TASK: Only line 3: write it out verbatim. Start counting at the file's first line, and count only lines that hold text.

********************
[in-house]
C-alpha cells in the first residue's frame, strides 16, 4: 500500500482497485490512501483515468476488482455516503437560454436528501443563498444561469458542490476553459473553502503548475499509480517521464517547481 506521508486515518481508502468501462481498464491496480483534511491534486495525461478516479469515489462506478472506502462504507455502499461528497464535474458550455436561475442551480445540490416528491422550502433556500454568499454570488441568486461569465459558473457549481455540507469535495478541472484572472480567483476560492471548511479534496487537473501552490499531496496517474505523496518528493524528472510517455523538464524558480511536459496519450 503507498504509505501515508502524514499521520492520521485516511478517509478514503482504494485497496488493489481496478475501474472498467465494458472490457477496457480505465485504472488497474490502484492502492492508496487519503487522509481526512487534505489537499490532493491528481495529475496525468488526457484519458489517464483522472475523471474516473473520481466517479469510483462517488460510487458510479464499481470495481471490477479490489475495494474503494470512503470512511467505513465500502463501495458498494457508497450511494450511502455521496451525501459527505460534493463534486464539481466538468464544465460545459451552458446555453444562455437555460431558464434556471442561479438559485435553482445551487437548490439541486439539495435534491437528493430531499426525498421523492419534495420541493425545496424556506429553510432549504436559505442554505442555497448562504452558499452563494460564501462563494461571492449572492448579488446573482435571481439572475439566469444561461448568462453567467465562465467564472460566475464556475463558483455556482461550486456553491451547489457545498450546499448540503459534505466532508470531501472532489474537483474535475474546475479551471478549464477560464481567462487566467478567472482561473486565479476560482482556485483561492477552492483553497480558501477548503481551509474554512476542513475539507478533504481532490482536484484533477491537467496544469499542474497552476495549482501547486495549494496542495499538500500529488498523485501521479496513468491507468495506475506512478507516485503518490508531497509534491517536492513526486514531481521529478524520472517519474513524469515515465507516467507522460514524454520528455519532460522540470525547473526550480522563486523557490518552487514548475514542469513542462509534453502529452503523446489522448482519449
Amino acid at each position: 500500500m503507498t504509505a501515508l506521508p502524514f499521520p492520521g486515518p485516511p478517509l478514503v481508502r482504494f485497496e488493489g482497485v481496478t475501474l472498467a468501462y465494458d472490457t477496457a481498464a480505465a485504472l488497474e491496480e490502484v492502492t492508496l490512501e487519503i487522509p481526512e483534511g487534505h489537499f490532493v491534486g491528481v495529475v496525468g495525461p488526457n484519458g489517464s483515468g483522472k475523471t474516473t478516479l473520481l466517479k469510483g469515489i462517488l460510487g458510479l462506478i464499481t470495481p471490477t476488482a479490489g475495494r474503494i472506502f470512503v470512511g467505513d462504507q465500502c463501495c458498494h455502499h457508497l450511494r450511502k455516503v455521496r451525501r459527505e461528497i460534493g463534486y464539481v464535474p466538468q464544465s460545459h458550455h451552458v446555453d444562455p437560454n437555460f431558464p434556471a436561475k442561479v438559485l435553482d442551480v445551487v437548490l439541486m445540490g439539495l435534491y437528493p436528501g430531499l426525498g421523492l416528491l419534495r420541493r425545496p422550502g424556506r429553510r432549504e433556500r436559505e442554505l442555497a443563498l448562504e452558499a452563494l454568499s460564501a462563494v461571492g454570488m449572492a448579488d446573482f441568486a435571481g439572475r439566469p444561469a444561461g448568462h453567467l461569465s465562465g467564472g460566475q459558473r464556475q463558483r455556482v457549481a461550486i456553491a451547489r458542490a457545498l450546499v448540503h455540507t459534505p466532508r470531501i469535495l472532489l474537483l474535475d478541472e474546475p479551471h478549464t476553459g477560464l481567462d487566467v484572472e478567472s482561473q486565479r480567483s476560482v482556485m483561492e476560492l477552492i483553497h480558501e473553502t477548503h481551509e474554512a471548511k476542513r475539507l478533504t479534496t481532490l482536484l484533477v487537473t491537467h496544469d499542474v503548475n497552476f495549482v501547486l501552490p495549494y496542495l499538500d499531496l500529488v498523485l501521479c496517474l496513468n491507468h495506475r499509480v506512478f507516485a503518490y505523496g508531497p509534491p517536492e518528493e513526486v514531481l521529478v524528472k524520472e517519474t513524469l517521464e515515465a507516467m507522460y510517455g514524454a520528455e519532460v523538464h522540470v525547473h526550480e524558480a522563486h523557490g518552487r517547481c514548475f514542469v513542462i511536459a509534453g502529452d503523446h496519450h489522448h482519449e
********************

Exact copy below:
Amino acid at each position: 500500500m503507498t504509505a501515508l506521508p502524514f499521520p492520521g486515518p485516511p478517509l478514503v481508502r482504494f485497496e488493489g482497485v481496478t475501474l472498467a468501462y465494458d472490457t477496457a481498464a480505465a485504472l488497474e491496480e490502484v492502492t492508496l490512501e487519503i487522509p481526512e483534511g487534505h489537499f490532493v491534486g491528481v495529475v496525468g495525461p488526457n484519458g489517464s483515468g483522472k475523471t474516473t478516479l473520481l466517479k469510483g469515489i462517488l460510487g458510479l462506478i464499481t470495481p471490477t476488482a479490489g475495494r474503494i472506502f470512503v470512511g467505513d462504507q465500502c463501495c458498494h455502499h457508497l450511494r450511502k455516503v455521496r451525501r459527505e461528497i460534493g463534486y464539481v464535474p466538468q464544465s460545459h458550455h451552458v446555453d444562455p437560454n437555460f431558464p434556471a436561475k442561479v438559485l435553482d442551480v445551487v437548490l439541486m445540490g439539495l435534491y437528493p436528501g430531499l426525498g421523492l416528491l419534495r420541493r425545496p422550502g424556506r429553510r432549504e433556500r436559505e442554505l442555497a443563498l448562504e452558499a452563494l454568499s460564501a462563494v461571492g454570488m449572492a448579488d446573482f441568486a435571481g439572475r439566469p444561469a444561461g448568462h453567467l461569465s465562465g467564472g460566475q459558473r464556475q463558483r455556482v457549481a461550486i456553491a451547489r458542490a457545498l450546499v448540503h455540507t459534505p466532508r470531501i469535495l472532489l474537483l474535475d478541472e474546475p479551471h478549464t476553459g477560464l481567462d487566467v484572472e478567472s482561473q486565479r480567483s476560482v482556485m483561492e476560492l477552492i483553497h480558501e473553502t477548503h481551509e474554512a471548511k476542513r475539507l478533504t479534496t481532490l482536484l484533477v487537473t491537467h496544469d499542474v503548475n497552476f495549482v501547486l501552490p495549494y496542495l499538500d499531496l500529488v498523485l501521479c496517474l496513468n491507468h495506475r499509480v506512478f507516485a503518490y505523496g508531497p509534491p517536492e518528493e513526486v514531481l521529478v524528472k524520472e517519474t513524469l517521464e515515465a507516467m507522460y510517455g514524454a520528455e519532460v523538464h522540470v525547473h526550480e524558480a522563486h523557490g518552487r517547481c514548475f514542469v513542462i511536459a509534453g502529452d503523446h496519450h489522448h482519449e